Medical marijuana law could expand

February 28, 2007

Ross Sneyd, Associated Press, Rutland Herald (VT)

MONTPELIER — State senators gave preliminary approval Wednesday to a bill that would expand a Vermont law that permits marijuana to be used to alleviate some medical conditions.

The action came amid calls by two public officials to decriminalize the drug.

But lawmakers were quick to point out that they were not approving decriminalization — or even suggesting it. Neither were they taking a step toward legalizing pot, they said.

"Vermont would remain the most restrictive state. It is well regulated," said Sen. Richard Sears, D-Bennington. "This is a baby step forward. I don't think it's earth-shattering."

Vermont permits people with cancer, AIDS or multiple sclerosis to use marijuana to relieve some of the symptoms of their condition. They must register with the state and consult with a physician before they do.

They're permitted to have a limited number of plants only for their own use.

The bill acted on by the Senate — which could get approval by the full Senate today — would replace the specific diseases provision, allowing anyone with a "debilitating disease" to qualify if "reasonable medical efforts have been made over a reasonable amount of time without success to relieve the symptoms."

That would mean that someone with shingles, a painful neurological condition, for example, could potentially qualify for marijuana use to relieve the pain, said Sen. John Campbell, D-Windsor.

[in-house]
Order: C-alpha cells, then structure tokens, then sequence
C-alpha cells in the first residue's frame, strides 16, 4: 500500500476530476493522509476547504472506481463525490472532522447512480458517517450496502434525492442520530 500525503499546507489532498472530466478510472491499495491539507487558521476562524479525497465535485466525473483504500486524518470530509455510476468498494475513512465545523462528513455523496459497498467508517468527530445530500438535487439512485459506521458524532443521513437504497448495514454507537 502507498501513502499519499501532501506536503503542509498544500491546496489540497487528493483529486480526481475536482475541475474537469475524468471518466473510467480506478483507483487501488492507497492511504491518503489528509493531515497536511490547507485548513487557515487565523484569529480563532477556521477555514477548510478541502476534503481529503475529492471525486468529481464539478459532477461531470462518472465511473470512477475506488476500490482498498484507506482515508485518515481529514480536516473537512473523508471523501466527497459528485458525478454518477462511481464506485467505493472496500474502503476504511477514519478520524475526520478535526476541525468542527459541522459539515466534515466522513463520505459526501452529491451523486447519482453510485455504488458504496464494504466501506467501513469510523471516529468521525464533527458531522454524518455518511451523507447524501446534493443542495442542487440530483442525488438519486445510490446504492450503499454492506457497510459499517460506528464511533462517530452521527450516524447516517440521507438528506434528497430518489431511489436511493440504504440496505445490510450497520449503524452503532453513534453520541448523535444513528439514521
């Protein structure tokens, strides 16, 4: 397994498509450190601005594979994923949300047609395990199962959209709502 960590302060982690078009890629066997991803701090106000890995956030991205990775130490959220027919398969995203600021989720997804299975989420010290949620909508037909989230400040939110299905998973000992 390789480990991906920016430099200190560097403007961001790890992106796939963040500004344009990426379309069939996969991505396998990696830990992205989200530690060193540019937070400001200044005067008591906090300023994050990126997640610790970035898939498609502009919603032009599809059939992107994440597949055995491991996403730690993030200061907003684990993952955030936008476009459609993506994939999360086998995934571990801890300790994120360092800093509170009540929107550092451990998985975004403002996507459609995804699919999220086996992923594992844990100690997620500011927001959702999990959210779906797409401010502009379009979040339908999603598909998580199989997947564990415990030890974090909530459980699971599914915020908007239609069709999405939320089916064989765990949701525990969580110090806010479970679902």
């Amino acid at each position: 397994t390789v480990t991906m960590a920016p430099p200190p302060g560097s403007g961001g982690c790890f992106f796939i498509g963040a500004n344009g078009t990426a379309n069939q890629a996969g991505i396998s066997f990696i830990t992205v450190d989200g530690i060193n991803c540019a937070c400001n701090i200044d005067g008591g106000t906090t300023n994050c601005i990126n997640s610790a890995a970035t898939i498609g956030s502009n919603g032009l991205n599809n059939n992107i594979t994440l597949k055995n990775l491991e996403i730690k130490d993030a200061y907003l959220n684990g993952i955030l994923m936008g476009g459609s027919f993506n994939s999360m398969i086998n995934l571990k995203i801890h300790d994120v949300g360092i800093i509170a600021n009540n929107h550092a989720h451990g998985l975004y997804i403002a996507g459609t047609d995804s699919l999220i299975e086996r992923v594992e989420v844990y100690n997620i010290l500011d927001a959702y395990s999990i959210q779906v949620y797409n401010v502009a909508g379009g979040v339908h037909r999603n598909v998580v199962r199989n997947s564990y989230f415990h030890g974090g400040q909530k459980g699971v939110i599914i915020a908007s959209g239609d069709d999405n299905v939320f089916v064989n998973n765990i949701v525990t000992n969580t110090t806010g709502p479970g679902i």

"If they're getting relief (from marijuana), they should be afforded that," Campbell said.

The bill comes at a time when two prominent Vermont officials have called for scrapping the existing criminal laws for marijuana possession in favor of legal, regulated use of it.

Windsor County State's Attorney Robert Sand has suggested such a change, as has Barre Mayor Thomas Lauzon.

Senators said they aren't considering that. "This is just one more tool in the tool chest to help people in those chronic situations," said Sen. Kevin Mullin, R-Rutland. "It does help people live with chronic pain that they're enduring."

Besides expanding the conditions that would qualify, the bill also would increase — from one to four — the number of mature marijuana plants a patient could possess.

Patients also could have ten immature plants, up from two, and up to 2 ounces of usable marijuana.


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